Peter Hough

Peter Hough
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Wednesday, 6 February 2013

Chris Huhne - Despite our expectations, are politicians human too?

The other day a friend forwarded to me an email that was doing the rounds. It highlighted supposed statistics that listed crimes like drink-driving, shop lifting, bankruptcy and 'spouse abuse', with figures for each one. According to the anonymous compiler of the email, these corresponded to the 635 members of the House of Commons.

No doubt this email, and similar anonymous 'statistics' on FaceBook will reinforce the popular view that our politicians are all corrupt, and only in it for themselves. But we need to ask the questions: Who is the anonymous compiler? Are the figures accurate? If they are, over what period were they collected; was it over the last year, the term of this parliament, in the last ten years, or longer than that? How many of the MPs do they apply to (some may be serial offenders!).

For sake of argument, let's accept they are substantially correct, certainly there always seems to be some story or other in the media about 'crooked' MPs (and in UKIPs case - MEPs). If the figures are true, are they significant, or do they merely seem that way because any misdemeanour, series or slight, attracts the press like moths to a flame?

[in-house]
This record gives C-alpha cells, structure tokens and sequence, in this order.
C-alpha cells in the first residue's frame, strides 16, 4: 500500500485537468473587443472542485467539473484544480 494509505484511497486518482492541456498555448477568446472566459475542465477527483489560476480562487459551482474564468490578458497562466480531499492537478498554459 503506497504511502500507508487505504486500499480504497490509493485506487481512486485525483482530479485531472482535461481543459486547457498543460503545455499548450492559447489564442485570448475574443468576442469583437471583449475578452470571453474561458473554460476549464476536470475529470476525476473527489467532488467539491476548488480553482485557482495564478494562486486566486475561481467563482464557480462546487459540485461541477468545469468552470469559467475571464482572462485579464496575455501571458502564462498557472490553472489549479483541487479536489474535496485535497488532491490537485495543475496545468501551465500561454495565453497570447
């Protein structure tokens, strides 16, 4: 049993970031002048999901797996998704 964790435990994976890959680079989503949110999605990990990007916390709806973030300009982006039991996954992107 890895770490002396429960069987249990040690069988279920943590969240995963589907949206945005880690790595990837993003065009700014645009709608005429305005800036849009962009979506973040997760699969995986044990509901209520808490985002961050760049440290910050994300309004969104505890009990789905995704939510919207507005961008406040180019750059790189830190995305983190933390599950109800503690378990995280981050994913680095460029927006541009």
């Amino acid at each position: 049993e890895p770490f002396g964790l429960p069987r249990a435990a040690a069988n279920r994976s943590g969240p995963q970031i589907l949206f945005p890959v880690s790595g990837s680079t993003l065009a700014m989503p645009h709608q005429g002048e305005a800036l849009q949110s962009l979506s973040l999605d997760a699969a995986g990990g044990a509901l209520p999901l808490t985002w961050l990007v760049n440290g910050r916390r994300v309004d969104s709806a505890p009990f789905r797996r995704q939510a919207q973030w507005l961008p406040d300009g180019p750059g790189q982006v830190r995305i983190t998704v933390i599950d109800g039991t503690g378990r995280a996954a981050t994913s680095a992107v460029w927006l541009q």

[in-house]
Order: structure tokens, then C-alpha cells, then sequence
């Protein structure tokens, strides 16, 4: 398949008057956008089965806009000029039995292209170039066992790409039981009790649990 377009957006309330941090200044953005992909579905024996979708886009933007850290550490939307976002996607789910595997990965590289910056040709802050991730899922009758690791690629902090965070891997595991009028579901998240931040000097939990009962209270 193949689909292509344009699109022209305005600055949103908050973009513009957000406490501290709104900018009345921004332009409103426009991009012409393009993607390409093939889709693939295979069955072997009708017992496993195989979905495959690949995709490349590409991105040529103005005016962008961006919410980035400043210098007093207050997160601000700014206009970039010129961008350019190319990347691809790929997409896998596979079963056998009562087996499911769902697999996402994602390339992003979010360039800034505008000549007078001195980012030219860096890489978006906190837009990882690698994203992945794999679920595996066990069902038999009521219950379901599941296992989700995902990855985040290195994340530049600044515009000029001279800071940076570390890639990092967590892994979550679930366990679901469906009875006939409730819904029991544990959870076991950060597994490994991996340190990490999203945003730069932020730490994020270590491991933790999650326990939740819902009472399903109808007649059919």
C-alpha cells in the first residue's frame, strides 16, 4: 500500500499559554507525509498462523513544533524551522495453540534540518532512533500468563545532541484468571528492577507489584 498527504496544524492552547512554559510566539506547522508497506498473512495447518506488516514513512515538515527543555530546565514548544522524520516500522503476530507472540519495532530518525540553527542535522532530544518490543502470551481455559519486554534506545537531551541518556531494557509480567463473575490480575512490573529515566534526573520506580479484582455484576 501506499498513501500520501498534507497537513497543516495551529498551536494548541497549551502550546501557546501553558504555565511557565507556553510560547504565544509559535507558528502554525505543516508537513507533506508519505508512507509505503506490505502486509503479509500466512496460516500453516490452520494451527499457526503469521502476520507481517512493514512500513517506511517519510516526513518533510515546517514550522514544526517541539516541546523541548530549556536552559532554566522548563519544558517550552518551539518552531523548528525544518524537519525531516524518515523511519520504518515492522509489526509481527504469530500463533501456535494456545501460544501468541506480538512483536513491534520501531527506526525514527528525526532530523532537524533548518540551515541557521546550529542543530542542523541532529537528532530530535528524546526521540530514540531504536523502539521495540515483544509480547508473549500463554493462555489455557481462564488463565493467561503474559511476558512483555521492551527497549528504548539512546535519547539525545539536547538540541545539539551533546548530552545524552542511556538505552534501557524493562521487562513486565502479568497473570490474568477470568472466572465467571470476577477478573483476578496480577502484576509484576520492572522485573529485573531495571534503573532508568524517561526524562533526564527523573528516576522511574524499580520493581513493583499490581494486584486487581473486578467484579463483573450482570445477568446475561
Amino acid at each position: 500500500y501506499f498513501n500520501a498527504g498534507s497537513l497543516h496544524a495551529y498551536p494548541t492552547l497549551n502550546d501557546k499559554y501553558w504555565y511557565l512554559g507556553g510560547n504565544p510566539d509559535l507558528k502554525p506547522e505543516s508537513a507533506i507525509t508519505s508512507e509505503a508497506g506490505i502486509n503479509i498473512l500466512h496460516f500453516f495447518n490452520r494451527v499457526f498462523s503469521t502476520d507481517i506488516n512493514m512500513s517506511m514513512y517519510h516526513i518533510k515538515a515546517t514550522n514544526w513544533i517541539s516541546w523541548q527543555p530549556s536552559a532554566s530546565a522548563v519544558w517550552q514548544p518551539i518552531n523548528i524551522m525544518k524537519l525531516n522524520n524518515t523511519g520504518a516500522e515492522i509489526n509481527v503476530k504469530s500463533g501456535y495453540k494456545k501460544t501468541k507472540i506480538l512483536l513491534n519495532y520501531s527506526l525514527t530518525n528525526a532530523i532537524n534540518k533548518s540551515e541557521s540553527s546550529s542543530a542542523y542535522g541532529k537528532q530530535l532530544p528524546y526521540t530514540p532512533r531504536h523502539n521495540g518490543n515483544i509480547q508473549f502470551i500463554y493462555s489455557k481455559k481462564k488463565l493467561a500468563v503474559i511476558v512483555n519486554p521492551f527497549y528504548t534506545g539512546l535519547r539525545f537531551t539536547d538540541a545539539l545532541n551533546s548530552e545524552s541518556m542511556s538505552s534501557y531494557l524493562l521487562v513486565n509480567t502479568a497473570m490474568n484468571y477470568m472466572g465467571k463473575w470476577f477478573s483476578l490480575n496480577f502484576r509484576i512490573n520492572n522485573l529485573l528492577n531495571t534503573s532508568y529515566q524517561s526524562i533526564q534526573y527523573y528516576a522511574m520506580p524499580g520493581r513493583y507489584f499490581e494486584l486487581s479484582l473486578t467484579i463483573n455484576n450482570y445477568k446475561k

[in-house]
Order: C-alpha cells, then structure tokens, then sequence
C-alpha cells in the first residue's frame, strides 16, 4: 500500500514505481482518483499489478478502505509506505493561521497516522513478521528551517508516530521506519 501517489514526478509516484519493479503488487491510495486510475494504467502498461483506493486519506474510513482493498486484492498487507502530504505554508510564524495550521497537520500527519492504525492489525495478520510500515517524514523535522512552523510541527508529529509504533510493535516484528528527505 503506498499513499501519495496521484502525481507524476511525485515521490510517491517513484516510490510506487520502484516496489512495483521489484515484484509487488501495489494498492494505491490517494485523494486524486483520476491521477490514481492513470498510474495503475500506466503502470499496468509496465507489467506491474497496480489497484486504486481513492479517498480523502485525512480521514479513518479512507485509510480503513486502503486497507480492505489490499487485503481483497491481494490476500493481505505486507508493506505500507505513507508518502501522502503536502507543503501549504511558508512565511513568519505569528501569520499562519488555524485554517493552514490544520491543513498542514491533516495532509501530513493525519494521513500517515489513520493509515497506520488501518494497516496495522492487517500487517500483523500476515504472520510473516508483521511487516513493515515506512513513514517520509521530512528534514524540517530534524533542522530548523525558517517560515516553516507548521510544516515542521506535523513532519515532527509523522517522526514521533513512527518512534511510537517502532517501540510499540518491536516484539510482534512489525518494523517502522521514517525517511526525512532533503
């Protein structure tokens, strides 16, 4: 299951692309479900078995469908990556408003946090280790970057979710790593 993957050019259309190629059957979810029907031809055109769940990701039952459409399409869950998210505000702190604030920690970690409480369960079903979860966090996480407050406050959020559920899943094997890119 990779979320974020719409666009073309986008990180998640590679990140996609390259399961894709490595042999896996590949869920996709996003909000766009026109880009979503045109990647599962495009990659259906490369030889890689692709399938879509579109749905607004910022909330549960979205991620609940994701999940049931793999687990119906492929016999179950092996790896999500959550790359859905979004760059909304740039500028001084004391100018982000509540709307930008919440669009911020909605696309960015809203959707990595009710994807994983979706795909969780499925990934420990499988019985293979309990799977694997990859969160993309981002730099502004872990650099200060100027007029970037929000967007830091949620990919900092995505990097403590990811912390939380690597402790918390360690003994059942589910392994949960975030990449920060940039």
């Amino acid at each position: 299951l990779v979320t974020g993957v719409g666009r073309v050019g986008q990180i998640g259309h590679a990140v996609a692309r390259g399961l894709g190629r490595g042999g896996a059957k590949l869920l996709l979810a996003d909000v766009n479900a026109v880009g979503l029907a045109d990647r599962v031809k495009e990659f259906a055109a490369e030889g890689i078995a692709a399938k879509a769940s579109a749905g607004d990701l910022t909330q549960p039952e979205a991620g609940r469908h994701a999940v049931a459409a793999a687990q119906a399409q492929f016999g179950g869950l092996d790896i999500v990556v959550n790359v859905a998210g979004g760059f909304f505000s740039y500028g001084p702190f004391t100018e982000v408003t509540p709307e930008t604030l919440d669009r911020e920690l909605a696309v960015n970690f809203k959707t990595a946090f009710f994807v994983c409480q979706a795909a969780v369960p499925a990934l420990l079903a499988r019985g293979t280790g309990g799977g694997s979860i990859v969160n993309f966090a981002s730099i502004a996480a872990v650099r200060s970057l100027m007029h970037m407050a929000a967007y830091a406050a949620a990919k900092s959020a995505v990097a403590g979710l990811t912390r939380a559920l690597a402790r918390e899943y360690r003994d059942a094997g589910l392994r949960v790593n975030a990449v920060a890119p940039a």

If you took a random sample of adults from any profession or trade and put them under a similar spotlight, you would probably find that an equal number have also committed fraud, shop lifted, been arrested for illegal drugs - and swapped speeding points with their partners. According to the AA - Chris Huhne is one of a third of a million of motorists in the UK guilty of this crime.

Without letting them off the hook, does the reaction to Huhne, and other MPs who have run foul of the law, highlight the hypocrisy that the public show when it comes to judging elected representatives?

I think it's time we admitted that politicians are human too, and humans can be morally weak and corrupt. So why on earth would we expect them to be any different from the rest of us?

Along with this hypocrisy, is another sin - tarring every politician with the same brush. To say 'they're all crooked, and only in it for what they can get out of it', isn't fair or even true. I should know, I was a politician - albeit a local councillor, but I've met a few MPs and got to know some of them.

Yes, there are bad apples, but most work hard and make decisions they believe will improve things for their constituents and the country at large.

The difference between you and your MP is that apart from your family and friends, no one is interested in your misdemeanours. You won't get your phone hacked, the contents of your wheelie bin examined or a journalist put on your tail to probe every shady corner of your life.

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1 comment:

  1. Thanks Peter for even suggesting that politicans are human and as frail and as amazing as the rest of the population. I think that this is one of the reasons that the Danish political drama Borgen has become so popular